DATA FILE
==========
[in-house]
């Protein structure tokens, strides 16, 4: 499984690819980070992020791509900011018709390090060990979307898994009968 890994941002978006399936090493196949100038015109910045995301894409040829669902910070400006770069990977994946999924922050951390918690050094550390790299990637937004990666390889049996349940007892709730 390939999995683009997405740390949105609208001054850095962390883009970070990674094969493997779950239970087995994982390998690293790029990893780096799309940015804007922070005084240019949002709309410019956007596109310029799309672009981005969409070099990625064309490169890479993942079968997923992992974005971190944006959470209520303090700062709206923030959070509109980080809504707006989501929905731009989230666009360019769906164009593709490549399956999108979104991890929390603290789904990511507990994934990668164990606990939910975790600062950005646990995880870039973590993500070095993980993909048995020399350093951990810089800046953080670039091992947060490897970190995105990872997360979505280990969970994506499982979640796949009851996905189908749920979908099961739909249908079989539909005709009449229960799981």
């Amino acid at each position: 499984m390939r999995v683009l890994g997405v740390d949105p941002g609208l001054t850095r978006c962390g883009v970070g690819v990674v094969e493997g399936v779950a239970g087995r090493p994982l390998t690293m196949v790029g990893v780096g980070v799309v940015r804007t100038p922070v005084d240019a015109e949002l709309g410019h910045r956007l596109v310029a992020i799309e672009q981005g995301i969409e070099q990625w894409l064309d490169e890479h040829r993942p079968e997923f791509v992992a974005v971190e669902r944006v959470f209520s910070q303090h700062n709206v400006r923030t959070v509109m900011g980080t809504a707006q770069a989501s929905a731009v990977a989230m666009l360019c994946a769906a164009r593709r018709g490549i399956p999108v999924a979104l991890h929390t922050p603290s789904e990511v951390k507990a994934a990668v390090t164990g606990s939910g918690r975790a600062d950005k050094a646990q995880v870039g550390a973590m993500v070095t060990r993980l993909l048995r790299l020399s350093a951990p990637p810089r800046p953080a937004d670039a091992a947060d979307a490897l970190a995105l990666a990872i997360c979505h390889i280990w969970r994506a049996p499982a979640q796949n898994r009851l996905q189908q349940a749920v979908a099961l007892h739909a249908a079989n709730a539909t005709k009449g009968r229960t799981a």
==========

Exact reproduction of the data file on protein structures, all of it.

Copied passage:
[in-house]
């Protein structure tokens, strides 16, 4: 499984690819980070992020791509900011018709390090060990979307898994009968 890994941002978006399936090493196949100038015109910045995301894409040829669902910070400006770069990977994946999924922050951390918690050094550390790299990637937004990666390889049996349940007892709730 390939999995683009997405740390949105609208001054850095962390883009970070990674094969493997779950239970087995994982390998690293790029990893780096799309940015804007922070005084240019949002709309410019956007596109310029799309672009981005969409070099990625064309490169890479993942079968997923992992974005971190944006959470209520303090700062709206923030959070509109980080809504707006989501929905731009989230666009360019769906164009593709490549399956999108979104991890929390603290789904990511507990994934990668164990606990939910975790600062950005646990995880870039973590993500070095993980993909048995020399350093951990810089800046953080670039091992947060490897970190995105990872997360979505280990969970994506499982979640796949009851996905189908749920979908099961739909249908079989539909005709009449229960799981």
């Amino acid at each position: 499984m390939r999995v683009l890994g997405v740390d949105p941002g609208l001054t850095r978006c962390g883009v970070g690819v990674v094969e493997g399936v779950a239970g087995r090493p994982l390998t690293m196949v790029g990893v780096g980070v799309v940015r804007t100038p922070v005084d240019a015109e949002l709309g410019h910045r956007l596109v310029a992020i799309e672009q981005g995301i969409e070099q990625w894409l064309d490169e890479h040829r993942p079968e997923f791509v992992a974005v971190e669902r944006v959470f209520s910070q303090h700062n709206v400006r923030t959070v509109m900011g980080t809504a707006q770069a989501s929905a731009v990977a989230m666009l360019c994946a769906a164009r593709r018709g490549i399956p999108v999924a979104l991890h929390t922050p603290s789904e990511v951390k507990a994934a990668v390090t164990g606990s939910g918690r975790a600062d950005k050094a646990q995880v870039g550390a973590m993500v070095t060990r993980l993909l048995r790299l020399s350093a951990p990637p810089r800046p953080a937004d670039a091992a947060d979307a490897l970190a995105l990666a990872i997360c979505h390889i280990w969970r994506a049996p499982a979640q796949n898994r009851l996905q189908q349940a749920v979908a099961l007892h739909a249908a079989n709730a539909t005709k009449g009968r229960t799981a």